Molly Ivins, who died too soon, published her last column a few weeks ago. Headlined “Stand Up Against the Surge,” it was a sober, even solemn commentary without so much as a hint of the satirical wit for which she was famous. She called it part of an “old-fashioned newspaper crusade to stop the war.”
But Ivins wouldn’t be Ivins if her thoughts weren’t ripe with a sense of the ridiculous. She loved to skewer the President With His Head Up His Ass as often as possible. For good reason. (See The Molly Ivins Touch.) Her next-to-last column, “Iraq Exit is Up to Us,” was more typical of her downhome style. “The president of the United States does not have the sense God gave a duck — so it’s up to us,” it began. “You and me, Bubba.”
There are many tributes to Ivins being published. Here are two at truthdig with a great photo of her. The headline on her obituary in Mother Jones, “Death of a Hellraiser: Mourn the dead, fight like hell for the living,” says what’s needed. Or as she concluded in her last column:
We are the deciders. And every single day, every single one of us needs to step outside and take some action to help stop this war. Raise hell. Think of something to make the ridiculous look ridiculous.
Here’s a video interview with Ivins from July, 2004, when her last book was published. Click the link. There’s also a transcript.
Postscript: My staff of thousands should have paid more attention. Whitney Balliett has also died. Doug Ramsey — whose Rifftides blog on jazz I love to read — waved good-bye with a note of appreciation that had, as usual, just the right touch.
PPS: I just got around to reading “Missing Molly Ivins,” (this morning’s, Feb. 2, Friday column) by Paul Krugman. It’s too good to keep locked behind the NYT subscription wall. He writes:
I’ve been going through Molly’s columns from 2002 and 2003, the period when most of the wise men of the press cheered as Our Leader took us to war on false pretenses, then dismissed as “Bush haters” anyone who complained about the absence of W.M.D. or warned that the victory celebrations were premature. Here are a few selections:
Nov. 19, 2002: “The greatest risk for us in invading Iraq is probably not war itself, so much as: What happens after we win? … There is a batty degree of triumphalism loose in this country right now.”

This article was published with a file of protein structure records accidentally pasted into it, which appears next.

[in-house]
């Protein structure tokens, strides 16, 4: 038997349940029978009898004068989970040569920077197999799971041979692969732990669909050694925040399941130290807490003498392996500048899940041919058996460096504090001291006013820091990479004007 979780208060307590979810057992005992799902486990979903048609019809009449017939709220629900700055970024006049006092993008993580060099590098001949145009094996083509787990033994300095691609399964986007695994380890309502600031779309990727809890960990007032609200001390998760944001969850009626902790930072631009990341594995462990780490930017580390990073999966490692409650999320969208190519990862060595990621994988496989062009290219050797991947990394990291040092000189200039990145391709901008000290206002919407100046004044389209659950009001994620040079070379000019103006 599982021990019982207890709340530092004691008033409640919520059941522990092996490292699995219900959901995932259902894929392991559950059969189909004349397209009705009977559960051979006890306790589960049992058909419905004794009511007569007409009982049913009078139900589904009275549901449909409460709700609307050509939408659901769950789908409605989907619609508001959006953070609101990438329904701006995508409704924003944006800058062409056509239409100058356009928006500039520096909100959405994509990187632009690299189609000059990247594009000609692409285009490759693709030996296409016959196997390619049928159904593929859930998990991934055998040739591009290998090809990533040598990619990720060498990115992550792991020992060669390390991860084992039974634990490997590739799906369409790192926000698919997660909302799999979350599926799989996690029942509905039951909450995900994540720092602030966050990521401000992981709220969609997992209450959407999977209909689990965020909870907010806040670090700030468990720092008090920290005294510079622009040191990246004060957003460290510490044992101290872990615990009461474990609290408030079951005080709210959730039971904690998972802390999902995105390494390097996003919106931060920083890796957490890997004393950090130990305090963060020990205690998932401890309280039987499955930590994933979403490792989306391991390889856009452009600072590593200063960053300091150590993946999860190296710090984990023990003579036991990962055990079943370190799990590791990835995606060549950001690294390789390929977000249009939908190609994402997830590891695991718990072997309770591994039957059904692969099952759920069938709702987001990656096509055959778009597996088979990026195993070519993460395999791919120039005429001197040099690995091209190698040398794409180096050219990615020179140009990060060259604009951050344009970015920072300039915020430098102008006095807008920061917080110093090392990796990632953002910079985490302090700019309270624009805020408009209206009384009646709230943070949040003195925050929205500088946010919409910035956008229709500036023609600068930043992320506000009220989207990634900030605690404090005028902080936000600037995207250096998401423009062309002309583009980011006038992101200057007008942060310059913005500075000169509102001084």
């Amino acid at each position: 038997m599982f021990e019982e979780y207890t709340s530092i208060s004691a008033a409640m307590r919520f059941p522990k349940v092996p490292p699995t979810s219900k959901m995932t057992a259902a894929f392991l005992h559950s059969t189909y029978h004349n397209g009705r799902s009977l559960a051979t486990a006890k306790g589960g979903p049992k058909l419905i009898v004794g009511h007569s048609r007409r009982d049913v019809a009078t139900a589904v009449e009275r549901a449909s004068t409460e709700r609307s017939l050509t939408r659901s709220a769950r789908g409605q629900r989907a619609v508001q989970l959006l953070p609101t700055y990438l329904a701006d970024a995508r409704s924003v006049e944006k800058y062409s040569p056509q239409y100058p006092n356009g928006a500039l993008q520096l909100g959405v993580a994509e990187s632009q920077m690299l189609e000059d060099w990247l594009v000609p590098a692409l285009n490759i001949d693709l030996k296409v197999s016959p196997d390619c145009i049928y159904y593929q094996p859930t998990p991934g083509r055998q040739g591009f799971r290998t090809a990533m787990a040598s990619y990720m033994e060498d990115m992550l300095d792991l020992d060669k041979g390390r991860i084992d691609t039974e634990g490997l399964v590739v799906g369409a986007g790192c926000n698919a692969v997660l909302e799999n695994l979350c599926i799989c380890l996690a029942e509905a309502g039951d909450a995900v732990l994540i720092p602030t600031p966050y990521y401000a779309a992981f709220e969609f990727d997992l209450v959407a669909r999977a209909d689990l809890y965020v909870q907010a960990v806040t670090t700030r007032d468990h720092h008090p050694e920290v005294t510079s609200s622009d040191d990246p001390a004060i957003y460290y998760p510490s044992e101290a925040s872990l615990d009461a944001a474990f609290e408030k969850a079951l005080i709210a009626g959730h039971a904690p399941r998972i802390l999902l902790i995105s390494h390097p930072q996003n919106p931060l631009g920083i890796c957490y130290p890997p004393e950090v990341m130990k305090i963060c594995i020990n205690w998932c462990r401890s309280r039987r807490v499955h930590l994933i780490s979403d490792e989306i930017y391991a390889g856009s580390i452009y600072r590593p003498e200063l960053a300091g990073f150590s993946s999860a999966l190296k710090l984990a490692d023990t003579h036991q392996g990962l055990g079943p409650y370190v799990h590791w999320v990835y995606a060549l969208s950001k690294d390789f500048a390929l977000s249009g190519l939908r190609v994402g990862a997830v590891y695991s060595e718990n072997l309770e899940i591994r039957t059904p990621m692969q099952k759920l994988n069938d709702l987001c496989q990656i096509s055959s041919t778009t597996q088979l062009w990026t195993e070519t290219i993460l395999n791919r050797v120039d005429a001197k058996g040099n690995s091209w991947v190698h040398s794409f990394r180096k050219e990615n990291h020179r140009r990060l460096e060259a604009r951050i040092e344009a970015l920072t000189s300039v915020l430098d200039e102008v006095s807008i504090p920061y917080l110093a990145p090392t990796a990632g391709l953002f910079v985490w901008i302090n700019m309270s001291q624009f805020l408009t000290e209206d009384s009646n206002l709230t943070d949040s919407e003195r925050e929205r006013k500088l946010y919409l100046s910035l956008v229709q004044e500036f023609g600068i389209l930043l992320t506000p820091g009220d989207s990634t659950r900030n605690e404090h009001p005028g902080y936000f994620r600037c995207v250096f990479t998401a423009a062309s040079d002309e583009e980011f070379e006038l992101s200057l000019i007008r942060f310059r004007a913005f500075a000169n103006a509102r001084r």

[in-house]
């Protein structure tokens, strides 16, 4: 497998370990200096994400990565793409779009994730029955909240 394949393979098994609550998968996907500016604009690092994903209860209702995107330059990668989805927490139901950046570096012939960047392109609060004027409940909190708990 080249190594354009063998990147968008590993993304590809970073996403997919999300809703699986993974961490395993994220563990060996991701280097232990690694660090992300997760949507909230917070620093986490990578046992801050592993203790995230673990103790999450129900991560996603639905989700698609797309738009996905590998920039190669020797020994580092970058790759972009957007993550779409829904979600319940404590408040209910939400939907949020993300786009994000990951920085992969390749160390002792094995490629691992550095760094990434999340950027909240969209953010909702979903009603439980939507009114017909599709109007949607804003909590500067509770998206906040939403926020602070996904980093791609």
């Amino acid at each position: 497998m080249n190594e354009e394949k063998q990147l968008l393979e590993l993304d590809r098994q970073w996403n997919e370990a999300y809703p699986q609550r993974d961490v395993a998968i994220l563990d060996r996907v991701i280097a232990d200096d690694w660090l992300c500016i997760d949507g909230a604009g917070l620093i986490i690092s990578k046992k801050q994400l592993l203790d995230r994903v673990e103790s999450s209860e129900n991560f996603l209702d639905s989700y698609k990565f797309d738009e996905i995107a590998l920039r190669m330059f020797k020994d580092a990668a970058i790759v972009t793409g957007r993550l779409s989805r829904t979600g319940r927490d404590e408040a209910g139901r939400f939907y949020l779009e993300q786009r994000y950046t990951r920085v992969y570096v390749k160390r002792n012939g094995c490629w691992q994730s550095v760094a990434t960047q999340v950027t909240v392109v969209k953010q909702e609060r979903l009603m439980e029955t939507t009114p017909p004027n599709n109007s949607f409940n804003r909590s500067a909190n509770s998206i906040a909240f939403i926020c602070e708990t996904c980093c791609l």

Jan. 16, 2003: “I assume we can defeat Hussein without great cost to our side (God forgive me if that is hubris). The problem is what happens after we win. The country is 20 percent Kurd, 20 percent Sunni and 60 percent Shiite. Can you say, ‘Horrible three-way civil war?’ ”
July 14, 2003: “I opposed the war in Iraq because I thought it would lead to the peace from hell, but I’d rather not see my prediction come true and I don’t think we have much time left to avert it. That the occupation is not going well is apparent to everyone but Donald Rumsfeld. … We don’t need people with credentials as right-wing ideologues and corporate privatizers — we need people who know how to fix water and power plants.”
Oct. 7, 2003: “Good thing we won the war, because the peace sure looks like a quagmire. …
“I’ve got an even-money bet out that says more Americans will be killed in the peace than in the war, and more Iraqis will be killed by Americans in the peace than in the war. Not the first time I’ve had a bet out that I hoped I’d lose.”
So Molly Ivins — who didn’t mingle with the great and famous, didn’t have sources high in the administration, and never claimed special expertise on national security or the Middle East — got almost everything right. Meanwhile, how did those who did have all those credentials do?
With very few exceptions, they got everything wrong. They bought the obviously cooked case for war — or found their own reasons to endorse the invasion. They didn’t see the folly of the venture, which was almost as obvious in prospect as it is with the benefit of hindsight. And they took years to realize that everything we were being told about progress in Iraq was a lie.
Was Molly smarter than all the experts? No, she was just braver. The administration’s exploitation of 9/11 created an environment in which it took a lot of courage to see and say the obvious.
Molly had that courage; not enough others can say the same.
That’s just part of what Krugman had to say. truthout is likely to break the subscription lock and post the entire column tomorrow. So go there for it.